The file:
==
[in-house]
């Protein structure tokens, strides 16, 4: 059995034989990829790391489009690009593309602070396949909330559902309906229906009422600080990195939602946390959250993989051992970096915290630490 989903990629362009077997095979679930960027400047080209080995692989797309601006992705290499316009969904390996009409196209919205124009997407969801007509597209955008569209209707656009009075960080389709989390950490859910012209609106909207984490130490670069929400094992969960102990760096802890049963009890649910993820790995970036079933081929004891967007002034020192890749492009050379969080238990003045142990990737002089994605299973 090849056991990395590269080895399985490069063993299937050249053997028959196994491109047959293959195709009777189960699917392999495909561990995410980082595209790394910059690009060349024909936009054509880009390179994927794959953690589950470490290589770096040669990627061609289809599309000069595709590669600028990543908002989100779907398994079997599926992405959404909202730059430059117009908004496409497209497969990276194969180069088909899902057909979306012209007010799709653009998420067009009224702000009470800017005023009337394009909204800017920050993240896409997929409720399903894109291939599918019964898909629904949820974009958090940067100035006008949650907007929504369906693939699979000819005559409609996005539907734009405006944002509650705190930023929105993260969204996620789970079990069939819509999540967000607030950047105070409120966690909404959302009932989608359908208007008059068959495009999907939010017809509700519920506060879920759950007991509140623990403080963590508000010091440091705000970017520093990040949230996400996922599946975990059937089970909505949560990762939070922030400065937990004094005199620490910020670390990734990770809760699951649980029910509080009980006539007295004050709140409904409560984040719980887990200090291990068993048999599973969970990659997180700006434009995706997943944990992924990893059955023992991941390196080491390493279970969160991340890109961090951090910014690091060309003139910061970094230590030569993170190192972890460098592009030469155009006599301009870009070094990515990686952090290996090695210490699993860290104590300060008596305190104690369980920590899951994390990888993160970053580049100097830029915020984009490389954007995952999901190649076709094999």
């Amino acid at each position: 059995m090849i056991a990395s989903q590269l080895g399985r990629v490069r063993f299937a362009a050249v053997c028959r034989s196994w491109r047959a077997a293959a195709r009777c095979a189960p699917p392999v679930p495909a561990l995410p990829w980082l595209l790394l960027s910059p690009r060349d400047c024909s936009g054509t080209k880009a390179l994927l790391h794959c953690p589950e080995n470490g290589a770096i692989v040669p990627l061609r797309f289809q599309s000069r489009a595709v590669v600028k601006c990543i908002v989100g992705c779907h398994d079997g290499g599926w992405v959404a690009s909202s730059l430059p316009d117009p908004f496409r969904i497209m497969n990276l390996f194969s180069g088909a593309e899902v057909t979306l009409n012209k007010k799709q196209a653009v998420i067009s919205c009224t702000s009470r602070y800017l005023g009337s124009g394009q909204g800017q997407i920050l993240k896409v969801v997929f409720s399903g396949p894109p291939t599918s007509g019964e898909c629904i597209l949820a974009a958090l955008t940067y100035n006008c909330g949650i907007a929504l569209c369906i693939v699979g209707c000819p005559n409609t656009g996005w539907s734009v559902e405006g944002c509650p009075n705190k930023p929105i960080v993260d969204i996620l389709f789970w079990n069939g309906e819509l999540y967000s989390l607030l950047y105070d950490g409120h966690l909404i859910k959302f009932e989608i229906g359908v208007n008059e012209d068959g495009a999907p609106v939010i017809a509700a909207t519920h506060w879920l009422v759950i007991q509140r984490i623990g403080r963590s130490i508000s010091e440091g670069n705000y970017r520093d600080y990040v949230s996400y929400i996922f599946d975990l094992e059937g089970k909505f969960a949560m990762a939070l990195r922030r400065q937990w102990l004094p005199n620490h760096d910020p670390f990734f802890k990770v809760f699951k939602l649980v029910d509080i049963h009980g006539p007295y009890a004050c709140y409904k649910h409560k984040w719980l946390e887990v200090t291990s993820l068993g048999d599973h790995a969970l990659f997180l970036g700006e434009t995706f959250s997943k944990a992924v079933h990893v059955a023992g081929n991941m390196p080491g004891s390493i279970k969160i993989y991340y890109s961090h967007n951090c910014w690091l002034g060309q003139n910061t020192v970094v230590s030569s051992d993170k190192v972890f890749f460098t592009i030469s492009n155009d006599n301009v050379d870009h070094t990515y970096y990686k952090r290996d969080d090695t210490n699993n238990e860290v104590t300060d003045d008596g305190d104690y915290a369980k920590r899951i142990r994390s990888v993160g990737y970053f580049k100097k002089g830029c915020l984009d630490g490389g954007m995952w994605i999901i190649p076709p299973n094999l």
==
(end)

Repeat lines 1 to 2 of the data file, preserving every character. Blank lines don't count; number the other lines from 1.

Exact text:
[in-house]
């Protein structure tokens, strides 16, 4: 059995034989990829790391489009690009593309602070396949909330559902309906229906009422600080990195939602946390959250993989051992970096915290630490 989903990629362009077997095979679930960027400047080209080995692989797309601006992705290499316009969904390996009409196209919205124009997407969801007509597209955008569209209707656009009075960080389709989390950490859910012209609106909207984490130490670069929400094992969960102990760096802890049963009890649910993820790995970036079933081929004891967007002034020192890749492009050379969080238990003045142990990737002089994605299973 090849056991990395590269080895399985490069063993299937050249053997028959196994491109047959293959195709009777189960699917392999495909561990995410980082595209790394910059690009060349024909936009054509880009390179994927794959953690589950470490290589770096040669990627061609289809599309000069595709590669600028990543908002989100779907398994079997599926992405959404909202730059430059117009908004496409497209497969990276194969180069088909899902057909979306012209007010799709653009998420067009009224702000009470800017005023009337394009909204800017920050993240896409997929409720399903894109291939599918019964898909629904949820974009958090940067100035006008949650907007929504369906693939699979000819005559409609996005539907734009405006944002509650705190930023929105993260969204996620789970079990069939819509999540967000607030950047105070409120966690909404959302009932989608359908208007008059068959495009999907939010017809509700519920506060879920759950007991509140623990403080963590508000010091440091705000970017520093990040949230996400996922599946975990059937089970909505949560990762939070922030400065937990004094005199620490910020670390990734990770809760699951649980029910509080009980006539007295004050709140409904409560984040719980887990200090291990068993048999599973969970990659997180700006434009995706997943944990992924990893059955023992991941390196080491390493279970969160991340890109961090951090910014690091060309003139910061970094230590030569993170190192972890460098592009030469155009006599301009870009070094990515990686952090290996090695210490699993860290104590300060008596305190104690369980920590899951994390990888993160970053580049100097830029915020984009490389954007995952999901190649076709094999």